The Midnight Library starts with a 35-year-old Nora Seed having the worst day of her life. She gets mugged, she loses her job at the music store, her only piano student decides to quit, and to top it all, her cat – the only companion in her life – dies in a car crash.
She could have been a glaciologist (as she used to tell her school librarian: Mrs Elm), a famous musician, or she could have married the surgeon Ash who asked her out for coffee once. Instead, she finds herself alone in her battered room, regretting all the choices she didn’t make. So, she decides to kill herself at midnight but finds herself caught in the middle of life and death in the midnight library with her school librarian Mrs Elm. This is no ordinary place; it is a magical library that gives Nora a passage to transport back into life. The Midnight Library offers Nora Seed a second chance in life.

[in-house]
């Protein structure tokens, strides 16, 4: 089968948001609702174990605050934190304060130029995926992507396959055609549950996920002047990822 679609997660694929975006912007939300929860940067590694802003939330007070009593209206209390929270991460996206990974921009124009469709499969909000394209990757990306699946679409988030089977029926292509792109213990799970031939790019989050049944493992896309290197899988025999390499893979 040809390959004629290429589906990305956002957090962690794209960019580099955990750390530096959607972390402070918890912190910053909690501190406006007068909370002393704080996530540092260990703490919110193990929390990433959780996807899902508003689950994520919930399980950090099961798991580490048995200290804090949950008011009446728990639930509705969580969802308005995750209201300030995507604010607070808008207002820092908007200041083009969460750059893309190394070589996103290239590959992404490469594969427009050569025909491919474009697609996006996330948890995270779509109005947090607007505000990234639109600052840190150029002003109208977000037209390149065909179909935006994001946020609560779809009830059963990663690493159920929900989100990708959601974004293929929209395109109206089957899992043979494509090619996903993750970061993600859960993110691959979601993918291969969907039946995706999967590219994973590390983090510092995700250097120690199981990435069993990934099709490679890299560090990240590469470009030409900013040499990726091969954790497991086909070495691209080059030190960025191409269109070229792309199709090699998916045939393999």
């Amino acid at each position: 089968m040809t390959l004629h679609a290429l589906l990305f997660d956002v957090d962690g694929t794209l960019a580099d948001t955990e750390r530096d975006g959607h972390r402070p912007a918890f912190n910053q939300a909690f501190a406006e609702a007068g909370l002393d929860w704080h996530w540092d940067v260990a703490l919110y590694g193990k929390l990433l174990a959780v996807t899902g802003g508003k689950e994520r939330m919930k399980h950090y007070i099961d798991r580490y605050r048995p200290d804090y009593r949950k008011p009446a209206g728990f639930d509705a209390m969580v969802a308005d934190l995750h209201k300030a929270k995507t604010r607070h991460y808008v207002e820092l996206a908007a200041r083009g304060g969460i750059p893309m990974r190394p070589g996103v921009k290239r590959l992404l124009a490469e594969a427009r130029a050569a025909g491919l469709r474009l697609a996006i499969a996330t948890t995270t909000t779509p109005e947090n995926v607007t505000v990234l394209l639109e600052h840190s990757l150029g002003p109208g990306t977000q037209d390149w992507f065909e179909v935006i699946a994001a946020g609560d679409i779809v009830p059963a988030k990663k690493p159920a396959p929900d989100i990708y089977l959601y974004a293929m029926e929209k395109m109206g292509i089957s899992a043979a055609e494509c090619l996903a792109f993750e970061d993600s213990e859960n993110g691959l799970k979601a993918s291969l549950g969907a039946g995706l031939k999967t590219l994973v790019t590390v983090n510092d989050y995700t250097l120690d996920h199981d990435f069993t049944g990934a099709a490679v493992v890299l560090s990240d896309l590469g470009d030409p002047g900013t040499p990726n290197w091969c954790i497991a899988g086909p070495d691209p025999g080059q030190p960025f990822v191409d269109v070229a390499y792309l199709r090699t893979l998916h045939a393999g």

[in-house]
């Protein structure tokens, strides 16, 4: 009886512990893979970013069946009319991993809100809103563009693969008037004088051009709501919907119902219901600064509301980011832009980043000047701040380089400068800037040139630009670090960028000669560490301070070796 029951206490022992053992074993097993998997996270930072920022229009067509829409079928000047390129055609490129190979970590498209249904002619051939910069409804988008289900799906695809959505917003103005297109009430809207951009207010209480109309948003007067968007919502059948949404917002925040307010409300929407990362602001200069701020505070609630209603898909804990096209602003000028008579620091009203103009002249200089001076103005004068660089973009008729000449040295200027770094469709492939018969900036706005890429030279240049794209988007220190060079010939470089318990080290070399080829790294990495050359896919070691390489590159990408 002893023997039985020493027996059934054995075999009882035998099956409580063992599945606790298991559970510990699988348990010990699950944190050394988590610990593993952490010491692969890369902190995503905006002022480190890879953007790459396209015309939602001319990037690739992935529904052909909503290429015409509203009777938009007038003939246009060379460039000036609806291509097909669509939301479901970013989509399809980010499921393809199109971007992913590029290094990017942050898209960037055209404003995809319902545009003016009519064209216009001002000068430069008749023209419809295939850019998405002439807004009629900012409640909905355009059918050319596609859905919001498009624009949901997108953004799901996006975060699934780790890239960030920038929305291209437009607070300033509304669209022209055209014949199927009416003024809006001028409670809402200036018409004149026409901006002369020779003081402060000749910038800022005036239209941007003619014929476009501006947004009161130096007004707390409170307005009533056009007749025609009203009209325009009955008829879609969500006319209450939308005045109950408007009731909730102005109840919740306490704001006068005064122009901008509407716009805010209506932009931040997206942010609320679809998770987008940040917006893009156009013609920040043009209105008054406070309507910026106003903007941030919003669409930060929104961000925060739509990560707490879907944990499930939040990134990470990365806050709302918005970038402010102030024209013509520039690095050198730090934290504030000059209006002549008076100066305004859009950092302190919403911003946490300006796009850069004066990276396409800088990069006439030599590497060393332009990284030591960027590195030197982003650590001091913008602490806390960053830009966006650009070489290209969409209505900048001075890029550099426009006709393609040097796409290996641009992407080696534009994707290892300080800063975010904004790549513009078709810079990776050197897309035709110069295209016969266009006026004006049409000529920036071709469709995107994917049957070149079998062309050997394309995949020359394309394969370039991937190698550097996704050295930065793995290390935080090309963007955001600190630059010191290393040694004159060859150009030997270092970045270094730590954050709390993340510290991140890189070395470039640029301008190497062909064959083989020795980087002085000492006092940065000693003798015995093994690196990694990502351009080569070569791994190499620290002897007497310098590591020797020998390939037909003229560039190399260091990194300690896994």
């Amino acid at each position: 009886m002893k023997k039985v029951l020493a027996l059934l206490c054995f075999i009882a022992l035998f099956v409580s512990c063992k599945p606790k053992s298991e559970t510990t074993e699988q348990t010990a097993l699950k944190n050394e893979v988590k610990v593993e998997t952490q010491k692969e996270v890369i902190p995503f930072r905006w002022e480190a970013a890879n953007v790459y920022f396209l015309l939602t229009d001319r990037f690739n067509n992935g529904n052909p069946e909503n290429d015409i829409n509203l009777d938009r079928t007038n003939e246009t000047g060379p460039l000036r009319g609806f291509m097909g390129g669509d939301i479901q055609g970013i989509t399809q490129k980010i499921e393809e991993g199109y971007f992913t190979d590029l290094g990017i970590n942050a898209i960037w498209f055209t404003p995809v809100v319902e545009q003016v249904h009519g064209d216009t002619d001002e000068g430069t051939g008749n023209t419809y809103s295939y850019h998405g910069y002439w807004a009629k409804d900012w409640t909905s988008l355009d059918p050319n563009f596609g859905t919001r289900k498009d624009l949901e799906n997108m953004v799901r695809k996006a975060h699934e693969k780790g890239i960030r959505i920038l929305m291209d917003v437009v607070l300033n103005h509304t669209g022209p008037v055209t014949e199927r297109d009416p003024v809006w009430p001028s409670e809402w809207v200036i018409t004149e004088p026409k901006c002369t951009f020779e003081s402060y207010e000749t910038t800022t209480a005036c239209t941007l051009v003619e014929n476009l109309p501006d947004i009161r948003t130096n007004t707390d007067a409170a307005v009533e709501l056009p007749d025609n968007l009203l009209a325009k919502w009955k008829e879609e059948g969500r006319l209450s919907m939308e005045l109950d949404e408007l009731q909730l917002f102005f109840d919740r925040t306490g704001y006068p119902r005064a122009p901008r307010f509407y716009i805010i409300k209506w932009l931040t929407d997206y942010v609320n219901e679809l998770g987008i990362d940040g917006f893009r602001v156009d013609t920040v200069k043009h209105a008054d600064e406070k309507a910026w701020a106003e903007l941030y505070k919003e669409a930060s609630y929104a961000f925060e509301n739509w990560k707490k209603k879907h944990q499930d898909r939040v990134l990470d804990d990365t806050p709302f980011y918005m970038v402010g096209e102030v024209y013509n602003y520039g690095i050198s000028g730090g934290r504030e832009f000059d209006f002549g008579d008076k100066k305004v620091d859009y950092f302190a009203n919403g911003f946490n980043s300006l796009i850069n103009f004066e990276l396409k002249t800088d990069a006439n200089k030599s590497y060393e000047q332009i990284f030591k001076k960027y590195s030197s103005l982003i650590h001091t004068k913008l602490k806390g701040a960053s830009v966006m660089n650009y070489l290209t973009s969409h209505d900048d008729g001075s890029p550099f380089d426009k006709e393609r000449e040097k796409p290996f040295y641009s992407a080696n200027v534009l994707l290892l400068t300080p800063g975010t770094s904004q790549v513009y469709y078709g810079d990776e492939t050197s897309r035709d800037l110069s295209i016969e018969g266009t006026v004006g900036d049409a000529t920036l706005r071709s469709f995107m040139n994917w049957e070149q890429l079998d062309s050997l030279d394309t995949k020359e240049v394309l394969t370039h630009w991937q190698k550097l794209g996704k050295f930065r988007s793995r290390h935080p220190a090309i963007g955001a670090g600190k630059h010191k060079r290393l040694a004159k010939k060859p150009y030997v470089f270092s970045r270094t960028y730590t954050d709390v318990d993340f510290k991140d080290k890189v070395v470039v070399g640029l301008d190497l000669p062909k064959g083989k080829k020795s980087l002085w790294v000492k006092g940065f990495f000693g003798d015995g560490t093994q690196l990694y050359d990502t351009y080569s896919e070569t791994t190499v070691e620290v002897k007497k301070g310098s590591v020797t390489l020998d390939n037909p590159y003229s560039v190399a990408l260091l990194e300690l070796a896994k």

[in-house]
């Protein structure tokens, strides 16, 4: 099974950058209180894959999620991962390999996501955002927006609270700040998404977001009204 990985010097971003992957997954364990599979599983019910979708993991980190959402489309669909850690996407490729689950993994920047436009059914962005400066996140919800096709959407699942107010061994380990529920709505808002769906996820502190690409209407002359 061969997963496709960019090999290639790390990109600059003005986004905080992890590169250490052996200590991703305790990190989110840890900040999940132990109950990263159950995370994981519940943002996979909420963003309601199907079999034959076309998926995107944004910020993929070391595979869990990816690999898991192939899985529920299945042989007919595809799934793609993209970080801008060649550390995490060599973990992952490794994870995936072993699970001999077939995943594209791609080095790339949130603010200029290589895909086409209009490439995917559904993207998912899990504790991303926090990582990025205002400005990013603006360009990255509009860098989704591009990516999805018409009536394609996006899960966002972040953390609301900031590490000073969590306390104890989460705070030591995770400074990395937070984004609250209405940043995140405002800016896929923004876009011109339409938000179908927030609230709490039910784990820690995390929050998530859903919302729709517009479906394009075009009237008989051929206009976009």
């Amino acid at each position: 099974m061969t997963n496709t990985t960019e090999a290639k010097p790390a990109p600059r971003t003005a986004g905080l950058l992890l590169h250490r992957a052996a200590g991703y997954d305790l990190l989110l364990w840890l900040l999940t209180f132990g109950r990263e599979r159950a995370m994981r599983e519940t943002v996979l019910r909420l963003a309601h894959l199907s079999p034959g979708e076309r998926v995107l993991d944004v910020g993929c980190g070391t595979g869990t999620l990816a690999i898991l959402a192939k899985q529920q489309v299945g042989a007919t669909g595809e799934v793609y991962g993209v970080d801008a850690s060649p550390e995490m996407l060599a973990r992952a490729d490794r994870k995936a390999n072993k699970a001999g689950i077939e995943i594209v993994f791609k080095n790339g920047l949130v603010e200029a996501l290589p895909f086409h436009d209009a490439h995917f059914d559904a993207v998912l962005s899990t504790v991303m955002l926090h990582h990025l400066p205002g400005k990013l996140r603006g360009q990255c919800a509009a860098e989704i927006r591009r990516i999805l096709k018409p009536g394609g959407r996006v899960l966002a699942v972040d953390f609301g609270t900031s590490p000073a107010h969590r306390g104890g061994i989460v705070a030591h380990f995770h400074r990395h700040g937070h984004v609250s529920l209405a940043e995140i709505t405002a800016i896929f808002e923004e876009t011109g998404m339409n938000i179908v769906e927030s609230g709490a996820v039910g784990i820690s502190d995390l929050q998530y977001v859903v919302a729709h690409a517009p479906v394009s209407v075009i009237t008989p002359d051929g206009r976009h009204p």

It took me back in life (as it did Nora) to my school days when during the exam seasons, I used to finish preparing for it early to have enough time to read “The Famous Five” novels. There was a kind of silence in my head that amplified my inner voice and made me think more clearly about my life. About how if I get a chance to reset my life, what would I do differently? Then I started to think about if I can anything do anything to change for the better now. Matt Haig’s simple writing flows throughout the book filled with otherwise complex thoughts. I think more people should experience the silence in their heads that amplifies their inner voice.